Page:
In a move that neighbors called puzzling, a group of Germantown-area religious and community leaders denounced a possible historic designation for the Boys & Girls Club of Philadelphia, which they called a "hindrance" to plans for a state-of-the-art club with an ice-skating rink and music studios.
The news conference that was led by clergy members — including the Rev. Allan R. Robinson, pastor of New Bethel Church of Germantown — took place one day before the Philadelphia Historical Commission is scheduled to vote at 10 a.m. on whether to designate as historic the 120-year-old brick Colonial Revival building at 23 W. Penn St., which provides after-school athletics and other programs for Germantown youths.
>> READ MORE: Decision on Boys and Girls Club in Germantown delayed
The timing confused the Penn Knox Neighborhood Association, which filed the application. Sue Patterson, chair of the neighborhood group, and Oscar Beisert, the architectural historian who compiled the research for the application, said a decision was made in February to scrap plans to demolish the old club and renovate the existing one.
Club CEO Lisabeth Marziello did not return a call seeking comment Thursday.
Andrew Trackman, executive director of the Germantown United CDC, also said he was perplexed that Robinson and others were calling for withdrawing the application for historic designation.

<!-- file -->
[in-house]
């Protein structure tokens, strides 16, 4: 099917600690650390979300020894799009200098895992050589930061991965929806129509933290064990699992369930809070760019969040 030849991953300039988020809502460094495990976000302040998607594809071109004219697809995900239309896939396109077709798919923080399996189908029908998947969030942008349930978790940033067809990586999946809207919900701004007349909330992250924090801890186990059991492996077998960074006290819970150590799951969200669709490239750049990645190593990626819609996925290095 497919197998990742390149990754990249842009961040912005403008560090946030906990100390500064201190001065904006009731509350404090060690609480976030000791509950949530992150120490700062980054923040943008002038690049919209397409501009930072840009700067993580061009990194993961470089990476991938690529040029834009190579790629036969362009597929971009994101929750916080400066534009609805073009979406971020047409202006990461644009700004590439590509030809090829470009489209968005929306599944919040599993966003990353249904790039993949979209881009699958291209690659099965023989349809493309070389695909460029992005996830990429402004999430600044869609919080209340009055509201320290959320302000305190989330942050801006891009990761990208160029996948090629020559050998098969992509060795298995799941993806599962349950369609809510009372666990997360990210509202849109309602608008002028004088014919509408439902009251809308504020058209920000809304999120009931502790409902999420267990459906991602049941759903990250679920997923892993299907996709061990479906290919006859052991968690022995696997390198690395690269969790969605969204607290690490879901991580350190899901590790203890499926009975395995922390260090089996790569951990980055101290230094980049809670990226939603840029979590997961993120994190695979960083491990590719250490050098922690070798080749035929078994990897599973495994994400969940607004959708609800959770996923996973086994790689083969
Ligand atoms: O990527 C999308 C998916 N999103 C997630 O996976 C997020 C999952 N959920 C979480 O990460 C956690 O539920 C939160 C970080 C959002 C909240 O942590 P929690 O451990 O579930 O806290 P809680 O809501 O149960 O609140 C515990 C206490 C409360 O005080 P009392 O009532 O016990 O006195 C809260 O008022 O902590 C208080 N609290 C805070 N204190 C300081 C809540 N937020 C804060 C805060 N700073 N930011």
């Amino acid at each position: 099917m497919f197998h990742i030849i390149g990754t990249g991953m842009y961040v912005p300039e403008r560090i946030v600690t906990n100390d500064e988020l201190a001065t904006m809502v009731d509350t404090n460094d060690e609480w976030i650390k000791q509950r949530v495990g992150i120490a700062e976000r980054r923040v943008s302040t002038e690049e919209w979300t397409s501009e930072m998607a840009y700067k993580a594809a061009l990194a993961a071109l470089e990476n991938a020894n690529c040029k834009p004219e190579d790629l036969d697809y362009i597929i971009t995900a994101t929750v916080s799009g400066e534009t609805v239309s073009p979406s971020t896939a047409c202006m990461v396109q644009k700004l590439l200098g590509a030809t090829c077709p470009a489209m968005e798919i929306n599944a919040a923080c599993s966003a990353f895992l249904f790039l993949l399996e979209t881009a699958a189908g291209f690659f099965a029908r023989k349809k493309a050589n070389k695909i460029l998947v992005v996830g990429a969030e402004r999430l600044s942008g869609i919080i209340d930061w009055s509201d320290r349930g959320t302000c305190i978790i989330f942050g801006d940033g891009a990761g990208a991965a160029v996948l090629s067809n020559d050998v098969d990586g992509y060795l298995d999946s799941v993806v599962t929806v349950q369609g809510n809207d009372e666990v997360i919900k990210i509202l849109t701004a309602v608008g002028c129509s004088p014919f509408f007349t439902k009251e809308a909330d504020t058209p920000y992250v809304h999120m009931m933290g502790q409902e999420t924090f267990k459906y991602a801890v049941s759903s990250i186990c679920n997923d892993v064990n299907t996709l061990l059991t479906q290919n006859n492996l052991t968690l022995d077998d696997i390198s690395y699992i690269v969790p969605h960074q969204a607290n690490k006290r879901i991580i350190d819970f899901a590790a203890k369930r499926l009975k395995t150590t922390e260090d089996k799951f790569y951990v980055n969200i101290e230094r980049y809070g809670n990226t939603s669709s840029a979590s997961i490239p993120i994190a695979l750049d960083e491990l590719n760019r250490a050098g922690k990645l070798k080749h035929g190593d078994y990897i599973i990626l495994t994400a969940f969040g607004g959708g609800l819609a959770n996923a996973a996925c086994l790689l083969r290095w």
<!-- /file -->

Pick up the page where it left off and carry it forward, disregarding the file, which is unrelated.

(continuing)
"My understanding at the last community meeting was that the Boys & Girls Club had agreed not to demolish the building but to rehabilitate it within the current building," Trackman said. "This effort by Rev. Robinson is a little bit out of the blue."
The pastors say the current building isn't worth saving, and they questioned why the city would give historic designation to a building that was originally opened for white youths only, Robinson said.
Patterson accused the pastors of injecting racial animus into the debate.
"In spite of the fact that a cohesive unity of 14 community organizations are on the same page — and have negotiated to a point where a beautiful project is ready to launch — they are taking the opposite tack and throwing race into the mix and setting back race relations in Germantown 50 years."
Some residents on Penn Street had objected to original plans for a huge ice skating rink on a narrow, one-way residential street when there is a city-owned ice skating rink a 10-minute drive away. However, plans for the club's rink were dropped.
City Councilwoman Cindy Bass, whose district includes the club, said it was a fixture in the community.
"Generations have benefited from the services and activities made available and this must continue," Bass said in a statement. "They are in need of vital community resources, including access to a safe place with 21st century technology, learning materials, places where they can be active and programs where they can grow."
Beisert said the nomination seeks only to preserve the building itself — about 8 percent of the 2.5-acre site — and not the surrounding property. So it is still possible to include new construction.